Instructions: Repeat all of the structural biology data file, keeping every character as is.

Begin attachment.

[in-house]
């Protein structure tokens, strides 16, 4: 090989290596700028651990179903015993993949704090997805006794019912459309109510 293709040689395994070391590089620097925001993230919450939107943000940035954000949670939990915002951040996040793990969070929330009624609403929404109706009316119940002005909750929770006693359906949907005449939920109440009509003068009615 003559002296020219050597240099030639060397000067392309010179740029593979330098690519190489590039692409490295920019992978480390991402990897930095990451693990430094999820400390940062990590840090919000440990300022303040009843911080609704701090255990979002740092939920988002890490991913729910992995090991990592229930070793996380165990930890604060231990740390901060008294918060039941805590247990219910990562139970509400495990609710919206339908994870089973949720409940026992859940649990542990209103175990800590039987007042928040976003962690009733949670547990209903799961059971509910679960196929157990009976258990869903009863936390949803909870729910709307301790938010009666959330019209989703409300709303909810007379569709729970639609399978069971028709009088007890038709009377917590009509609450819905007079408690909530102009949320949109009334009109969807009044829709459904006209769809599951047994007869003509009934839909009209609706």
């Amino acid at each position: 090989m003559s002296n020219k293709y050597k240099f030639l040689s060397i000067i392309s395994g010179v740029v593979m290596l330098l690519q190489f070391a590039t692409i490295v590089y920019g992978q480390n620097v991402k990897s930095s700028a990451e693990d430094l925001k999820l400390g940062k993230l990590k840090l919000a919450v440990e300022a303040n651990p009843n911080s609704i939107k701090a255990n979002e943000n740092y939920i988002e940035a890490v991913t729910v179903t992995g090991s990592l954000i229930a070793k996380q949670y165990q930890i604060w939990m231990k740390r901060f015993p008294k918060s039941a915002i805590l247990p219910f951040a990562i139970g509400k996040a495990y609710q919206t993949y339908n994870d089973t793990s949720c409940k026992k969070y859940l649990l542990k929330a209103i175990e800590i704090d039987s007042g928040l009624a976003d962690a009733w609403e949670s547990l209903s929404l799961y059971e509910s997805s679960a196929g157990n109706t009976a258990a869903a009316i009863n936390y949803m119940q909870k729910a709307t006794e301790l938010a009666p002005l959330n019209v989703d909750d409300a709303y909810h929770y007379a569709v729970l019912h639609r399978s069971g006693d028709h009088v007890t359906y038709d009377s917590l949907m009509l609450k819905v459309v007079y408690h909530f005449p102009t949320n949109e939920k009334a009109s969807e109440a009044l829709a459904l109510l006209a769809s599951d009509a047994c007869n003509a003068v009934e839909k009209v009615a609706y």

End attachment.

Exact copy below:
[in-house]
């Protein structure tokens, strides 16, 4: 090989290596700028651990179903015993993949704090997805006794019912459309109510 293709040689395994070391590089620097925001993230919450939107943000940035954000949670939990915002951040996040793990969070929330009624609403929404109706009316119940002005909750929770006693359906949907005449939920109440009509003068009615 003559002296020219050597240099030639060397000067392309010179740029593979330098690519190489590039692409490295920019992978480390991402990897930095990451693990430094999820400390940062990590840090919000440990300022303040009843911080609704701090255990979002740092939920988002890490991913729910992995090991990592229930070793996380165990930890604060231990740390901060008294918060039941805590247990219910990562139970509400495990609710919206339908994870089973949720409940026992859940649990542990209103175990800590039987007042928040976003962690009733949670547990209903799961059971509910679960196929157990009976258990869903009863936390949803909870729910709307301790938010009666959330019209989703409300709303909810007379569709729970639609399978069971028709009088007890038709009377917590009509609450819905007079408690909530102009949320949109009334009109969807009044829709459904006209769809599951047994007869003509009934839909009209609706």
């Amino acid at each position: 090989m003559s002296n020219k293709y050597k240099f030639l040689s060397i000067i392309s395994g010179v740029v593979m290596l330098l690519q190489f070391a590039t692409i490295v590089y920019g992978q480390n620097v991402k990897s930095s700028a990451e693990d430094l925001k999820l400390g940062k993230l990590k840090l919000a919450v440990e300022a303040n651990p009843n911080s609704i939107k701090a255990n979002e943000n740092y939920i988002e940035a890490v991913t729910v179903t992995g090991s990592l954000i229930a070793k996380q949670y165990q930890i604060w939990m231990k740390r901060f015993p008294k918060s039941a915002i805590l247990p219910f951040a990562i139970g509400k996040a495990y609710q919206t993949y339908n994870d089973t793990s949720c409940k026992k969070y859940l649990l542990k929330a209103i175990e800590i704090d039987s007042g928040l009624a976003d962690a009733w609403e949670s547990l209903s929404l799961y059971e509910s997805s679960a196929g157990n109706t009976a258990a869903a009316i009863n936390y949803m119940q909870k729910a709307t006794e301790l938010a009666p002005l959330n019209v989703d909750d409300a709303y909810h929770y007379a569709v729970l019912h639609r399978s069971g006693d028709h009088v007890t359906y038709d009377s917590l949907m009509l609450k819905v459309v007079y408690h909530f005449p102009t949320n949109e939920k009334a009109s969807e109440a009044l829709a459904l109510l006209a769809s599951d009509a047994c007869n003509a003068v009934e839909k009209v009615a609706y």